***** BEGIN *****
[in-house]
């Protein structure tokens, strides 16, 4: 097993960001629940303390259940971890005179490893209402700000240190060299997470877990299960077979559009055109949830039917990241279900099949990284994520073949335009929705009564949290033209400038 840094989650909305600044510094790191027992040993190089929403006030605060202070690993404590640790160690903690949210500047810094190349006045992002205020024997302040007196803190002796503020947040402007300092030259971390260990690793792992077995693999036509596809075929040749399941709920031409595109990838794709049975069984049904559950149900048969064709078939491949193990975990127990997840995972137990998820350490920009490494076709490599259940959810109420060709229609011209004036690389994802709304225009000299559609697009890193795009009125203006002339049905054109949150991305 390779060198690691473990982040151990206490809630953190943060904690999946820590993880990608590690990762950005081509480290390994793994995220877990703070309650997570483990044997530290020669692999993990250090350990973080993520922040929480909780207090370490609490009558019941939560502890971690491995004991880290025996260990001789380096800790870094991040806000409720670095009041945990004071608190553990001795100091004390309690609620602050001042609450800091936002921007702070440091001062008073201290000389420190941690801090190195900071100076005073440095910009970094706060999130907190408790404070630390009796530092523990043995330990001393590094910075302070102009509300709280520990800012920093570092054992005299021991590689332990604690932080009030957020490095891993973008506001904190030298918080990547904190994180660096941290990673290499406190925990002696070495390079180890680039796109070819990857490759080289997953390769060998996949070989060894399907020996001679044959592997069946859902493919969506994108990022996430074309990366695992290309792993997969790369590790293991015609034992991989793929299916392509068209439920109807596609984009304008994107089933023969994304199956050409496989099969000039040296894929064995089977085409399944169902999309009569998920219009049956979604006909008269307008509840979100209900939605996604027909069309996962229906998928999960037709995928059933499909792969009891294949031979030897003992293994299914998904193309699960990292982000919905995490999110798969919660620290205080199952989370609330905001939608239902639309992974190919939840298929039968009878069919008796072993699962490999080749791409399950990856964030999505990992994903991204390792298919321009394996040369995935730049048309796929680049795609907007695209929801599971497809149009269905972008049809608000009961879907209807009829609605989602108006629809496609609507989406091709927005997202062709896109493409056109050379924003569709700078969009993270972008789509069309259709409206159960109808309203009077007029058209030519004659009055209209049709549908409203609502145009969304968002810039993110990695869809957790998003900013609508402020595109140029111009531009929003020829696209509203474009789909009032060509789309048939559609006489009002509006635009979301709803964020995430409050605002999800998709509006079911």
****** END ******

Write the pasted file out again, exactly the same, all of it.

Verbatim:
[in-house]
């Protein structure tokens, strides 16, 4: 097993960001629940303390259940971890005179490893209402700000240190060299997470877990299960077979559009055109949830039917990241279900099949990284994520073949335009929705009564949290033209400038 840094989650909305600044510094790191027992040993190089929403006030605060202070690993404590640790160690903690949210500047810094190349006045992002205020024997302040007196803190002796503020947040402007300092030259971390260990690793792992077995693999036509596809075929040749399941709920031409595109990838794709049975069984049904559950149900048969064709078939491949193990975990127990997840995972137990998820350490920009490494076709490599259940959810109420060709229609011209004036690389994802709304225009000299559609697009890193795009009125203006002339049905054109949150991305 390779060198690691473990982040151990206490809630953190943060904690999946820590993880990608590690990762950005081509480290390994793994995220877990703070309650997570483990044997530290020669692999993990250090350990973080993520922040929480909780207090370490609490009558019941939560502890971690491995004991880290025996260990001789380096800790870094991040806000409720670095009041945990004071608190553990001795100091004390309690609620602050001042609450800091936002921007702070440091001062008073201290000389420190941690801090190195900071100076005073440095910009970094706060999130907190408790404070630390009796530092523990043995330990001393590094910075302070102009509300709280520990800012920093570092054992005299021991590689332990604690932080009030957020490095891993973008506001904190030298918080990547904190994180660096941290990673290499406190925990002696070495390079180890680039796109070819990857490759080289997953390769060998996949070989060894399907020996001679044959592997069946859902493919969506994108990022996430074309990366695992290309792993997969790369590790293991015609034992991989793929299916392509068209439920109807596609984009304008994107089933023969994304199956050409496989099969000039040296894929064995089977085409399944169902999309009569998920219009049956979604006909008269307008509840979100209900939605996604027909069309996962229906998928999960037709995928059933499909792969009891294949031979030897003992293994299914998904193309699960990292982000919905995490999110798969919660620290205080199952989370609330905001939608239902639309992974190919939840298929039968009878069919008796072993699962490999080749791409399950990856964030999505990992994903991204390792298919321009394996040369995935730049048309796929680049795609907007695209929801599971497809149009269905972008049809608000009961879907209807009829609605989602108006629809496609609507989406091709927005997202062709896109493409056109050379924003569709700078969009993270972008789509069309259709409206159960109808309203009077007029058209030519004659009055209209049709549908409203609502145009969304968002810039993110990695869809957790998003900013609508402020595109140029111009531009929003020829696209509203474009789909009032060509789309048939559609006489009002509006635009979301709803964020995430409050605002999800998709509006079911």